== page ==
The Senate wants the Environmental Protection Agency to regulate greenhouse gases, after all: Sen. Lisa Murkowski's bill to block the EPA's authority to regulate carbon emissions has failed.
The Senate voted it down 53-47 this afternoon, with all Republicans voting in favor of it.
The EPA's ability to regulate was never really on the line, and no one was planning to attack climate change through EPA regulations. Environmentalists, even, want a comprehensive solution through congressional legislation that deals with carbon pricing, preferably via cap-and-trade--not through EPA regulations, although the Obama administration has repeatedly left the door open.
And this provision, which would have halted EPA programs and "stop[ped] the agency in its tracks," as Environmental Defense Fund's Tony Kreindler put it, would never have been passed by the House or signed by President Obama.
Instead, this was a test vote for climate change.
Even there, the implications are murky. The final vote, taken on its face, might imply that Democrats have 53 votes for climate change/energy reform legislation. Four Democrats--Blanche Lincoln (AR), Mary Landrieu (LA), Ben Nelson (NE), and Jay Rockefeller (WV)--voted in favor of it, while no Republicans, not even moderates Olympia Snowe (ME) and Scott Brown (MA), voted against it.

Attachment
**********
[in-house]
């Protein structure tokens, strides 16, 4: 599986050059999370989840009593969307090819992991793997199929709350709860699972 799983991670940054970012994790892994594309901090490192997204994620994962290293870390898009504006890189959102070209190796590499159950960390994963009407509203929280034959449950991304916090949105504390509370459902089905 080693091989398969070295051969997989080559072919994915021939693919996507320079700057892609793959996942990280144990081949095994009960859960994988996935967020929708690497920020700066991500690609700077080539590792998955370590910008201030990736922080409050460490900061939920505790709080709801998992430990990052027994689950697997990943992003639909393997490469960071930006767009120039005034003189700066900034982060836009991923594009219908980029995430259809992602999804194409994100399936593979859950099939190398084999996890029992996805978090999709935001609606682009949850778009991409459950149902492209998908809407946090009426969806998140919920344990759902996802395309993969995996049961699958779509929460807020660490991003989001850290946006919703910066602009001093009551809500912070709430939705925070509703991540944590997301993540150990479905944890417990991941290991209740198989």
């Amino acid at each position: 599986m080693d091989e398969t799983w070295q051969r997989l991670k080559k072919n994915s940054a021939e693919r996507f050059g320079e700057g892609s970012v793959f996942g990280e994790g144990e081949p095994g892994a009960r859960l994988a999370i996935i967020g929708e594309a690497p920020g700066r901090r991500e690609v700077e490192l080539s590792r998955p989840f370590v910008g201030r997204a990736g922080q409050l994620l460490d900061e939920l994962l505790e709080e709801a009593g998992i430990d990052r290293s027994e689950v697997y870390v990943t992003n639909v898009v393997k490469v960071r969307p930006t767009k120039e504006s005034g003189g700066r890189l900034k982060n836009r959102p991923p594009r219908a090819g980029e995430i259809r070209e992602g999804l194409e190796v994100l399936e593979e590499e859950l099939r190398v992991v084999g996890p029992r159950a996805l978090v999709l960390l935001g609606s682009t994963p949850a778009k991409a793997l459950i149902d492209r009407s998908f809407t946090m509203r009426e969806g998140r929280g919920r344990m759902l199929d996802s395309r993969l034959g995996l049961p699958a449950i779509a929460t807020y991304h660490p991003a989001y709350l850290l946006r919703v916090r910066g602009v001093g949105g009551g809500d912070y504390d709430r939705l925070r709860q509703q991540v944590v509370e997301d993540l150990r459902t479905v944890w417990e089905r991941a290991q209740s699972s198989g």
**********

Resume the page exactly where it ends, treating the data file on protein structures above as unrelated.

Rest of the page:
But don't read too much into those numbers. What's more important is the reasons senators had for voting the way they did.
For instance, Nelson's office put out a memo to reporters saying the vote was decidedly not a test vote on climate change, in general.
And Lincoln, in her floor speech, after many positive comments about building a clean energy future, said she voted the way she did because she wants Congress, not the EPA, to account for the federal government's response to climate change:
"Unfortunately, EPA regulation of greenhouse gases does not move us any closer to a clean energy future or to reduce our dependency on foreign oil. And, furthermore, it is simply the wrong tool for addressing greenhouse gas emissions.
"Congress - not unelected bureaucrats - should be making the complicated, multi-faceted decisions on energy and climate policy.
Whether senators voted for Murkowski's bill for that reason, or whether they just don't want emissions restricted, is the most significant question to answer.